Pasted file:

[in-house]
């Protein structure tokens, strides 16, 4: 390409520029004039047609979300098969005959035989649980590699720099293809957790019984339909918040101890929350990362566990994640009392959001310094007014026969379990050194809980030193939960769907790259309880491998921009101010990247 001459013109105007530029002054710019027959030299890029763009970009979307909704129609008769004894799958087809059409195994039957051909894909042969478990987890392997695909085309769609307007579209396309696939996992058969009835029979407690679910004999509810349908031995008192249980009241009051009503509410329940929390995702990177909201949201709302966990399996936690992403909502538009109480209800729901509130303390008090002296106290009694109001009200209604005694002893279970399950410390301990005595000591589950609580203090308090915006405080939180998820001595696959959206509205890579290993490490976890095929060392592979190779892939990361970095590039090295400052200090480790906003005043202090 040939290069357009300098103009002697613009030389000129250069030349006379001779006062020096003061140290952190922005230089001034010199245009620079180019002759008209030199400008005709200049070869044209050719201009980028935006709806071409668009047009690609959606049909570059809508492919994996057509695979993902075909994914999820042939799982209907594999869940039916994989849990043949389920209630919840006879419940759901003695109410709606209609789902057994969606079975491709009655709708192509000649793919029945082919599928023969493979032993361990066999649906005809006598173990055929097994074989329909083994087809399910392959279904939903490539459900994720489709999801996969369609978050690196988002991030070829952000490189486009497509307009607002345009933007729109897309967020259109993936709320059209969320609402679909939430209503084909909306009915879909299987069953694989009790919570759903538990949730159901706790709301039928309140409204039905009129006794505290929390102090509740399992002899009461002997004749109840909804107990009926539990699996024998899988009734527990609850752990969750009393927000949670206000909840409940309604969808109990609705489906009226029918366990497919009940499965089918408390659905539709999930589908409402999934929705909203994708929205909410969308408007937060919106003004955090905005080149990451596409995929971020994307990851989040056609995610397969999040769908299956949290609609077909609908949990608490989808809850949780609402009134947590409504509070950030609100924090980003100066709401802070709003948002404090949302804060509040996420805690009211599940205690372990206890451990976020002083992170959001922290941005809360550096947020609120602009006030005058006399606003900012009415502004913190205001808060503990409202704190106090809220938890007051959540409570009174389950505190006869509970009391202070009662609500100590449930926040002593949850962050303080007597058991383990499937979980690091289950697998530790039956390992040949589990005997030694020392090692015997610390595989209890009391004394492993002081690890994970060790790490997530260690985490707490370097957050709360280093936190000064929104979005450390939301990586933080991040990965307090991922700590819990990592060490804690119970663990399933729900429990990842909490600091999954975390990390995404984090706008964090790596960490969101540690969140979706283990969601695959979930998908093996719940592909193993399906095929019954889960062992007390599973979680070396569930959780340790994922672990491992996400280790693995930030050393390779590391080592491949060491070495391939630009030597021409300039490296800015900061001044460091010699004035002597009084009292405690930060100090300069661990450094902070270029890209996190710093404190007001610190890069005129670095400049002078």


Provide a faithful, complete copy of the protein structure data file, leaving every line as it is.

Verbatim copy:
[in-house]
């Protein structure tokens, strides 16, 4: 390409520029004039047609979300098969005959035989649980590699720099293809957790019984339909918040101890929350990362566990994640009392959001310094007014026969379990050194809980030193939960769907790259309880491998921009101010990247 001459013109105007530029002054710019027959030299890029763009970009979307909704129609008769004894799958087809059409195994039957051909894909042969478990987890392997695909085309769609307007579209396309696939996992058969009835029979407690679910004999509810349908031995008192249980009241009051009503509410329940929390995702990177909201949201709302966990399996936690992403909502538009109480209800729901509130303390008090002296106290009694109001009200209604005694002893279970399950410390301990005595000591589950609580203090308090915006405080939180998820001595696959959206509205890579290993490490976890095929060392592979190779892939990361970095590039090295400052200090480790906003005043202090 040939290069357009300098103009002697613009030389000129250069030349006379001779006062020096003061140290952190922005230089001034010199245009620079180019002759008209030199400008005709200049070869044209050719201009980028935006709806071409668009047009690609959606049909570059809508492919994996057509695979993902075909994914999820042939799982209907594999869940039916994989849990043949389920209630919840006879419940759901003695109410709606209609789902057994969606079975491709009655709708192509000649793919029945082919599928023969493979032993361990066999649906005809006598173990055929097994074989329909083994087809399910392959279904939903490539459900994720489709999801996969369609978050690196988002991030070829952000490189486009497509307009607002345009933007729109897309967020259109993936709320059209969320609402679909939430209503084909909306009915879909299987069953694989009790919570759903538990949730159901706790709301039928309140409204039905009129006794505290929390102090509740399992002899009461002997004749109840909804107990009926539990699996024998899988009734527990609850752990969750009393927000949670206000909840409940309604969808109990609705489906009226029918366990497919009940499965089918408390659905539709999930589908409402999934929705909203994708929205909410969308408007937060919106003004955090905005080149990451596409995929971020994307990851989040056609995610397969999040769908299956949290609609077909609908949990608490989808809850949780609402009134947590409504509070950030609100924090980003100066709401802070709003948002404090949302804060509040996420805690009211599940205690372990206890451990976020002083992170959001922290941005809360550096947020609120602009006030005058006399606003900012009415502004913190205001808060503990409202704190106090809220938890007051959540409570009174389950505190006869509970009391202070009662609500100590449930926040002593949850962050303080007597058991383990499937979980690091289950697998530790039956390992040949589990005997030694020392090692015997610390595989209890009391004394492993002081690890994970060790790490997530260690985490707490370097957050709360280093936190000064929104979005450390939301990586933080991040990965307090991922700590819990990592060490804690119970663990399933729900429990990842909490600091999954975390990390995404984090706008964090790596960490969101540690969140979706283990969601695959979930998908093996719940592909193993399906095929019954889960062992007390599973979680070396569930959780340790994922672990491992996400280790693995930030050393390779590391080592491949060491070495391939630009030597021409300039490296800015900061001044460091010699004035002597009084009292405690930060100090300069661990450094902070270029890209996190710093404190007001610190890069005129670095400049002078």